How Necks Become Backs in Diplodocid Dinosaurs – #365papers – 2017 – 126

#365papers for May 6, 2017

Tschopp and Mateus, 2017, Osteology of Galeamopus pabsti sp. nov. (Sauropoda: Diplodocidae), with implications for the neurocentral closure timing, and the cervico-dorsal transition in diplodocids: PeerJ, doi:10.7717/peerj.3179

What’s it about?

Most of this paper is a description of a new species of dinosaur, Galeamopus pabsti. This individual is quite well preserved and allowd the authors to examine two important aspects of diplodocid growth and development: the fusion of certain parts of the vertebrae (‘neurocentral closure’) previously associated with adulthood, and the transition from neck vertebrate to back vertebrae (which bear ribs).

Why does it matter?

Since we have no modern sauropods to study, we have to rely on the structures in bones to estimate the age and maturity of fossil individuals. In this study, we learned that some of the landmarks that we use might be misleading.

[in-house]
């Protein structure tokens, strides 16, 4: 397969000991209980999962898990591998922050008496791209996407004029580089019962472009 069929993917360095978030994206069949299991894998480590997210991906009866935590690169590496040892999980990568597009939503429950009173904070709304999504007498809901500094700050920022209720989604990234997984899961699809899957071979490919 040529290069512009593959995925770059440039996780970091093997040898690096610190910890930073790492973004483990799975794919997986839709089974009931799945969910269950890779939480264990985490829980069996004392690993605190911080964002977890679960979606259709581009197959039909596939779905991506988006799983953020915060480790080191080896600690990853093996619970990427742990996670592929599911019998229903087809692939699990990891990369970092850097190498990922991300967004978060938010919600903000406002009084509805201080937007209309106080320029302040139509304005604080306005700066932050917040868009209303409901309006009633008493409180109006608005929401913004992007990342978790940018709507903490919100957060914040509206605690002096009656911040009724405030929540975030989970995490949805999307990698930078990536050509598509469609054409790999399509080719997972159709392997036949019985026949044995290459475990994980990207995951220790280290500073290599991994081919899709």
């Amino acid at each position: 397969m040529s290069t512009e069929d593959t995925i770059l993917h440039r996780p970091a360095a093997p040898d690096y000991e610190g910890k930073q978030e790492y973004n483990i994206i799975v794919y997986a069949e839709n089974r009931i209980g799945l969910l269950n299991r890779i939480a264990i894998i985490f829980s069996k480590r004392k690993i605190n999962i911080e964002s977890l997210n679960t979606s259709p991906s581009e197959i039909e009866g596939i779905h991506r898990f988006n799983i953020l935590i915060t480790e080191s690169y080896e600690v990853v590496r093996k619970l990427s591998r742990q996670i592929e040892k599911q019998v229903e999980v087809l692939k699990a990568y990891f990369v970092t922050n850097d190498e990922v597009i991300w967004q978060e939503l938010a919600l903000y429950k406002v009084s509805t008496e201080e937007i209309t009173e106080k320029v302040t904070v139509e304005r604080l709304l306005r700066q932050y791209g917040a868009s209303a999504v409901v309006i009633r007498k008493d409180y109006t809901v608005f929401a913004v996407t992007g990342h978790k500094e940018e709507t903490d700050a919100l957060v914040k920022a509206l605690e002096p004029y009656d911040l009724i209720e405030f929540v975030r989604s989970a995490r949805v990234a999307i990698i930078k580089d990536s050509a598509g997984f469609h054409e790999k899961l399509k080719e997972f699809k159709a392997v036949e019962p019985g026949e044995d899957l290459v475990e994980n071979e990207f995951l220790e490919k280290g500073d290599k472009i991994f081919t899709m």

Why did I read this?

This is a paper that popped up on my feed and I thought, gee, I should read about a dinosaur for novelty. This turned out to be a very challenging read, as I am largely unfamiliar with dinosaur relationships and anatomy, but still, I think I learned something.

Published by paleololigo

Scientist (Paleontology, Geochemistry, Geology); Writer (Speculative and Science Fiction, plus technical and non-technical Science); Mom to great boy on the Autism spectrum; possessor of too many hobbies.

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